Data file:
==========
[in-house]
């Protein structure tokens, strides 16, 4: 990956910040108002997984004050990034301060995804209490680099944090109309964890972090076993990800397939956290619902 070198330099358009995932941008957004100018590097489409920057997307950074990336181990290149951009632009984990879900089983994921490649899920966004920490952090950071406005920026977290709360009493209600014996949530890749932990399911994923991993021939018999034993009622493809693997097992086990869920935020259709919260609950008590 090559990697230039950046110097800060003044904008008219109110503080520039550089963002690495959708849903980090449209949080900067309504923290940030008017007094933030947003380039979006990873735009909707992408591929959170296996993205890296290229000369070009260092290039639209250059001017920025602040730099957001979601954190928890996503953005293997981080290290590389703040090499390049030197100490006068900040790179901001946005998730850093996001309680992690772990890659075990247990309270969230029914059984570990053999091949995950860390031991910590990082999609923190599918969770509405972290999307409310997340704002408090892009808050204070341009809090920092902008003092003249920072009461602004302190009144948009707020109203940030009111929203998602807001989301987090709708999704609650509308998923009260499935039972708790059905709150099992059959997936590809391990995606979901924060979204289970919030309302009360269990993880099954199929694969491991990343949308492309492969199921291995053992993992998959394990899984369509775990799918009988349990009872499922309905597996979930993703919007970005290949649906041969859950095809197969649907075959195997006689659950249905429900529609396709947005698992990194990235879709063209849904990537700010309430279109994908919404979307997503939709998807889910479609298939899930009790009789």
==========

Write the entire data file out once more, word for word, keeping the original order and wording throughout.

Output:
[in-house]
């Protein structure tokens, strides 16, 4: 990956910040108002997984004050990034301060995804209490680099944090109309964890972090076993990800397939956290619902 070198330099358009995932941008957004100018590097489409920057997307950074990336181990290149951009632009984990879900089983994921490649899920966004920490952090950071406005920026977290709360009493209600014996949530890749932990399911994923991993021939018999034993009622493809693997097992086990869920935020259709919260609950008590 090559990697230039950046110097800060003044904008008219109110503080520039550089963002690495959708849903980090449209949080900067309504923290940030008017007094933030947003380039979006990873735009909707992408591929959170296996993205890296290229000369070009260092290039639209250059001017920025602040730099957001979601954190928890996503953005293997981080290290590389703040090499390049030197100490006068900040790179901001946005998730850093996001309680992690772990890659075990247990309270969230029914059984570990053999091949995950860390031991910590990082999609923190599918969770509405972290999307409310997340704002408090892009808050204070341009809090920092902008003092003249920072009461602004302190009144948009707020109203940030009111929203998602807001989301987090709708999704609650509308998923009260499935039972708790059905709150099992059959997936590809391990995606979901924060979204289970919030309302009360269990993880099954199929694969491991990343949308492309492969199921291995053992993992998959394990899984369509775990799918009988349990009872499922309905597996979930993703919007970005290949649906041969859950095809197969649907075959195997006689659950249905429900529609396709947005698992990194990235879709063209849904990537700010309430279109994908919404979307997503939709998807889910479609298939899930009790009789």